Me: “Ma’am, it was not a structural defect.”

Caller: “How can you say that?! THE ROOF CAVED IN!”

Me: “Because you chopped down a load-bearing wall!”


photo from

photo from

Me: “Your house was under warranty for 10 years. Your house is 16 years old. It was structurally sound until you made it structurally unsound, by CUTTING OUT A LOAD-BEARING WALL WITH A CHAINSAW.”



For more Fails and unusual houses go to What the………….?



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Vote for the anewhouse Blog

This year I have decided to enter the Best Australian Blogs Competition.

One of the categories is the ‘Peoples Choice

If you have found the blog useful why not VOTE FOR anewhouse?

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Did you know Australia has around 15 species of termite which can damage the timbers in your new house.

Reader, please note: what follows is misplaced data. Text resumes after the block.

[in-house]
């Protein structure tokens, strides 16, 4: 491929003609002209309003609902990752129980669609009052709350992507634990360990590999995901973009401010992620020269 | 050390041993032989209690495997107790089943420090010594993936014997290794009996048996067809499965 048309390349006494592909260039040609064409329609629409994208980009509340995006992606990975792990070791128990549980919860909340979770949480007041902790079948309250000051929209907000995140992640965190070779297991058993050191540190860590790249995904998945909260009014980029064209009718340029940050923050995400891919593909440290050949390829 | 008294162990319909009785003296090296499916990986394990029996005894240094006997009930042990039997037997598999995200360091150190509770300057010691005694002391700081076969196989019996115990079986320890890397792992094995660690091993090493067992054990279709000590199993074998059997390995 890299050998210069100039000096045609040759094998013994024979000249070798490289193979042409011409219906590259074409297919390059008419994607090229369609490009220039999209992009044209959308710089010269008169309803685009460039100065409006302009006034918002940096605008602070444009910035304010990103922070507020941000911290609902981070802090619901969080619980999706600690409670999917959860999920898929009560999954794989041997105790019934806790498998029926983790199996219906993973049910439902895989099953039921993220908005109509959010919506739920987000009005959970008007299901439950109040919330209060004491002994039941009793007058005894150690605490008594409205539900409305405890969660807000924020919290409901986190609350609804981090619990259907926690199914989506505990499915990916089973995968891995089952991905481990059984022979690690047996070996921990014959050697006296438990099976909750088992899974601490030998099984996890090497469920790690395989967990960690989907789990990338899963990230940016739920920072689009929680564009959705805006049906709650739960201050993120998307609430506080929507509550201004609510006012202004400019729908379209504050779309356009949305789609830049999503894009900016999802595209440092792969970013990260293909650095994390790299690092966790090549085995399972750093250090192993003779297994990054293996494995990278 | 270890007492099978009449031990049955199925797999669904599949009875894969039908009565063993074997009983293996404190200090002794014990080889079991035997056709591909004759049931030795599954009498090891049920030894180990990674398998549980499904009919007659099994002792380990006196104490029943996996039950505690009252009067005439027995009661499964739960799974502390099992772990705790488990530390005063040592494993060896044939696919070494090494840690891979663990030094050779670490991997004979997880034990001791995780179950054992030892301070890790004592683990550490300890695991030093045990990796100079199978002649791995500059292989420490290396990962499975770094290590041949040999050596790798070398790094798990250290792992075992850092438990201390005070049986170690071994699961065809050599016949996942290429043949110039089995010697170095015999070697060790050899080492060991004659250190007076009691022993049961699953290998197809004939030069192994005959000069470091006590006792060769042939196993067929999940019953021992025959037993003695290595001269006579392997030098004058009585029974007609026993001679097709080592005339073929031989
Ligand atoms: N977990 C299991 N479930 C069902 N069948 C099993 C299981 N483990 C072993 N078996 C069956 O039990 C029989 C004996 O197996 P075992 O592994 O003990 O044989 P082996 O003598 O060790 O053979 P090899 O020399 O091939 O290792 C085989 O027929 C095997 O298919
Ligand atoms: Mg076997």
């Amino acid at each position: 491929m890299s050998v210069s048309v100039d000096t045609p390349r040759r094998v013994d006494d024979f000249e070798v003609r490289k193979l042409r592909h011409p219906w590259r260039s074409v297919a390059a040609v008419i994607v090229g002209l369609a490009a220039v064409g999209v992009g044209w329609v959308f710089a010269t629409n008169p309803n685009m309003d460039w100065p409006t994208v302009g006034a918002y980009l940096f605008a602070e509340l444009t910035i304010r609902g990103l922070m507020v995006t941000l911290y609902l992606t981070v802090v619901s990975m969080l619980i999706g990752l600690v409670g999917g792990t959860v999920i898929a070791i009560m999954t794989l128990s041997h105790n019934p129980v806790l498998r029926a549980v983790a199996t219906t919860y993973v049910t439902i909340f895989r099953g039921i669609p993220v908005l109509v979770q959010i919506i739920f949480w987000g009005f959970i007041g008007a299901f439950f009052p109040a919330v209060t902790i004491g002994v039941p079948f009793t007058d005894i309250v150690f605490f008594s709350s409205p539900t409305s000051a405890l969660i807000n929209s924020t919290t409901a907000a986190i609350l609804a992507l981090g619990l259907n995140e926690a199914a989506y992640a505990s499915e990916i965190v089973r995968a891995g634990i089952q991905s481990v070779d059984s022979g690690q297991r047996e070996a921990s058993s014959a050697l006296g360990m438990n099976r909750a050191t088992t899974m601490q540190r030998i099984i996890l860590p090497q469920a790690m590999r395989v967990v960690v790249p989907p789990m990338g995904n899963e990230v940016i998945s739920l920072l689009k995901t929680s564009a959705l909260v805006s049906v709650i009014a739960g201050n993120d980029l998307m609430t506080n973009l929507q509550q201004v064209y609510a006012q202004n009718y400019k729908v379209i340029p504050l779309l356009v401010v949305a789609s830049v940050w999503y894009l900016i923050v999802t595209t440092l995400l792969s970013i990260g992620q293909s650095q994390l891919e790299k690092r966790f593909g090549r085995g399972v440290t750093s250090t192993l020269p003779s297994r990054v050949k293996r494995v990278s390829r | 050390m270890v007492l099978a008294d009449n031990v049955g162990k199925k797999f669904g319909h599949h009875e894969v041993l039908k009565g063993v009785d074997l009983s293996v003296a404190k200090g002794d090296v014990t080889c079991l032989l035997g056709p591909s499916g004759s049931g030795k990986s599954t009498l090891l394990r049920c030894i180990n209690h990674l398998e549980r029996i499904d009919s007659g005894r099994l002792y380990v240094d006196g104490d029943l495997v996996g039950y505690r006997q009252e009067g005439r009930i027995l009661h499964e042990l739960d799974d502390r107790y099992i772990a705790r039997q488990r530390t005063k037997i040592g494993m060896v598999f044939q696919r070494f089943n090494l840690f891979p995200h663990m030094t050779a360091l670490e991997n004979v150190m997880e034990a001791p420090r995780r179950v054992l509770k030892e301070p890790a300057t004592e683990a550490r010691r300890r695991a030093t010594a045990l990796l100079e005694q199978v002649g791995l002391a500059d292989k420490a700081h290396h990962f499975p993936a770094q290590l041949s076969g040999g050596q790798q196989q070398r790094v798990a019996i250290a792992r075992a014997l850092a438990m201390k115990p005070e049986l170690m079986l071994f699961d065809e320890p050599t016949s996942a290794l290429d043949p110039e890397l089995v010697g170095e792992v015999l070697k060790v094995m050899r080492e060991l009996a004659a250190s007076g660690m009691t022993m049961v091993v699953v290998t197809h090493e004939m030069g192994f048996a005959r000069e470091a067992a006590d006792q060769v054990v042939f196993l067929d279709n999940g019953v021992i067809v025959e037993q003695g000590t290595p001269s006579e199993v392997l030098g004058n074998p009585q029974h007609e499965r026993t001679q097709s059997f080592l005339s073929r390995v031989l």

Although some species of timber are resistant to termites none are termite-proof. In practice any structure containing wood can be attacked, unless protective measures are taken.

Even if you have got a steel framed house, or double brick, you will still have timber in things like doors and architraves.

photo from Wickipaedia

photo from Wickipedia

Know Your Enemy

Termites are more like cockroaches than ants.

Subterranean termites do more damage to timber than either damp wood or dry wood termites.

The termites generally remain within a system of tunnels that can extend 50m, from the central nest, to food sources.

Its not unusual for the termites to build their tunnels round any barriers so no matter what termite protection you use you still have to inspect the barriers regularly.

In order to get to their food source of wood, termites can damage materials they cannot digest such as plastics, rubber, metal or mortar.

Protective Measures

In the past certain areas were identified as at risk of termite attack while others were considered termite free. I thick it is much better to consider all properties at risk.

I’m not a fan of regular spraying of chemicals so for me a permanent barrier is a must.

Basically you need a continuous barrier to prevent termites climbing up through the external wall and individual protection around any pipes and conduits that penetrate the slab.